Muslims traditionally mark Eid al-Adha – or Feast of Sacrifice – by offering special prayers and slaughtering livestock, usually a goat, sheep, a cow, or a camel, to commemorate Prophet Ibrahim’s test of faith.
The meat of the sacrificed animals is shared among family and friends and poor people who cannot afford to sacrifice animals.
For many Muslims, the holiday is incomplete without the tradition.
But the COVID-19 pandemic has devastated India’s economy and brought financial hardships to millions. Many now say they cannot afford to buy a sacrificial animal.
At this livestock market in Indian-controlled Kashmir’s Srinagar, trader Khursheed Ahmed is unsure he’ll be able to sell all the animals he bought for the festive season.
“There are no buyers, as inflation is too high. People ask for rates, but do not buy,” he says.
Businessman Ghulam Hassan Wani, who negotiates a price with one livestock seller, says he’s had to reduce the number of animals he purchases.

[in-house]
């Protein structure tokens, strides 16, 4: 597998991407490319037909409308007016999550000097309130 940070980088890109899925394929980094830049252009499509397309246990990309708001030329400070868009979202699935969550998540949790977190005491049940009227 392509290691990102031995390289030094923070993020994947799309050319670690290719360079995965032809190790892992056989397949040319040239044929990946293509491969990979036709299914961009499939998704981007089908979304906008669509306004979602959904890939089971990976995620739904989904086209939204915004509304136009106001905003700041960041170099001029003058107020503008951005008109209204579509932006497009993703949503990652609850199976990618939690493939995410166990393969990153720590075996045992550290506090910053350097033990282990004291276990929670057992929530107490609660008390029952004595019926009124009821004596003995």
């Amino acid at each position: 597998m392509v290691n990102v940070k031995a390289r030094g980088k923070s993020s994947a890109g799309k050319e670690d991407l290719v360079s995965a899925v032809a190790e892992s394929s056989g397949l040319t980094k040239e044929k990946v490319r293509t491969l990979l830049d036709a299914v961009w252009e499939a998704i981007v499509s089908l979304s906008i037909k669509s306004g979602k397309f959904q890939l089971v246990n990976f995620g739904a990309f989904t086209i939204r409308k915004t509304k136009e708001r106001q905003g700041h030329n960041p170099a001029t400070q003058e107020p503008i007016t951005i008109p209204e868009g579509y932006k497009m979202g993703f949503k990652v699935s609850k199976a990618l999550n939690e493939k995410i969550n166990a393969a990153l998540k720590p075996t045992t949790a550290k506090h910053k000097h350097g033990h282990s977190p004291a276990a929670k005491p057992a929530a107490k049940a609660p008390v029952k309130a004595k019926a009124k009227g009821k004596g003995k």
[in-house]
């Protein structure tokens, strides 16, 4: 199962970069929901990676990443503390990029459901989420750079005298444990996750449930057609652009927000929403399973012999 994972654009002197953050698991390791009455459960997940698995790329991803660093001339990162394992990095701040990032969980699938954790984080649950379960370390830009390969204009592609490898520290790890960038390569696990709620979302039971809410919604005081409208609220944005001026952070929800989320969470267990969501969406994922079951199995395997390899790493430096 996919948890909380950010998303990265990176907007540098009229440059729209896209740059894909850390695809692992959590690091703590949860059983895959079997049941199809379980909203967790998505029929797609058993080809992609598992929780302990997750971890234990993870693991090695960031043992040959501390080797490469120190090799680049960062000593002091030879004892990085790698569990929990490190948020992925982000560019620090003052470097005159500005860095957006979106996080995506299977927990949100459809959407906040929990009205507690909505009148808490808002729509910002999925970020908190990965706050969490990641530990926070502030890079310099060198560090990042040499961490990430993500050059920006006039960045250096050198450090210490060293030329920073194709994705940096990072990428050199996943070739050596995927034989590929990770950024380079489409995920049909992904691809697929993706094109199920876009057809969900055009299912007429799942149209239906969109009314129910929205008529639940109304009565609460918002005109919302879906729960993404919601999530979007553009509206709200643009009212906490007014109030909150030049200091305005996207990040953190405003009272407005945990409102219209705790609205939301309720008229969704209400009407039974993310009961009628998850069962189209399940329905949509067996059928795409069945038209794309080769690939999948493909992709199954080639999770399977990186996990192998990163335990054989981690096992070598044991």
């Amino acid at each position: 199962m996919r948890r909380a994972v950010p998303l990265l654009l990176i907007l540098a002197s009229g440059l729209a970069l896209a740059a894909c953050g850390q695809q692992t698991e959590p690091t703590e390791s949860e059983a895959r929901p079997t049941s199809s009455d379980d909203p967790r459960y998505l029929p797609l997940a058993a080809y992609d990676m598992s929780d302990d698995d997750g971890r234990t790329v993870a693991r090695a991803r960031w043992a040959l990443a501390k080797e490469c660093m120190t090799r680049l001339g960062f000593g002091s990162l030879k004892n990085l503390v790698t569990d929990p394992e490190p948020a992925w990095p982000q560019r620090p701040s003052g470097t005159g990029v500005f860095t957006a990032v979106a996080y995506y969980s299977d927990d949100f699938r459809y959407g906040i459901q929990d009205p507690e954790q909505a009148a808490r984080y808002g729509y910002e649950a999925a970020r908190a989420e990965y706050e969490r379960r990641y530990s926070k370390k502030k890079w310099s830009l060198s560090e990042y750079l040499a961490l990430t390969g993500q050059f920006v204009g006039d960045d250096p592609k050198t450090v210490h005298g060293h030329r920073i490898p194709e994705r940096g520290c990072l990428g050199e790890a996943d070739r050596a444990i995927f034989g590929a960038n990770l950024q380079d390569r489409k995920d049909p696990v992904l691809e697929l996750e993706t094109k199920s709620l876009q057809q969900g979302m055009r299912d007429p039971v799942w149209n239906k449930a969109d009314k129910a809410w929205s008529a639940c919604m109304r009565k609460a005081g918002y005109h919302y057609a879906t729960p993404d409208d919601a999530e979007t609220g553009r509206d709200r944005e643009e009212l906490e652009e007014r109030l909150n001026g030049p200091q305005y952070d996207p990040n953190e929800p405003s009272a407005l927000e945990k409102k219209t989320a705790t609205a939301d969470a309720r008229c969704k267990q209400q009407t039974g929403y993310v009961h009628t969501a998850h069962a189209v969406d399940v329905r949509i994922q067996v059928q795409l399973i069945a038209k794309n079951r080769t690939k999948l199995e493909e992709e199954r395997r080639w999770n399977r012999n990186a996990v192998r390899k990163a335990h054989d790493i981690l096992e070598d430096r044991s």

“I used to sacrifice three or four sheep, but this year, we can hardly afford one,” he says.
This year’s holiday falls on July 21-23 in the region.
Authorities have said there will be no traditional congregational prayers due to COVID-19 restrictions.
Most mosques, including the Grand Mosque in Srinagar, will remain shut.
Only a lonely call to prayer will blare through speakers, as most Muslims offer their prayers from home.
Celebrations are also expected to be muted, as health officials and scientists warn of another surge in new coronavirus infections.
Muslim scholars have appealed to communities to exercise restraint in observing festivities, calling for full adherence to health protocols.
Some Indian states have also imposed restrictions on large gatherings and urged people to offer Eid prayers at home.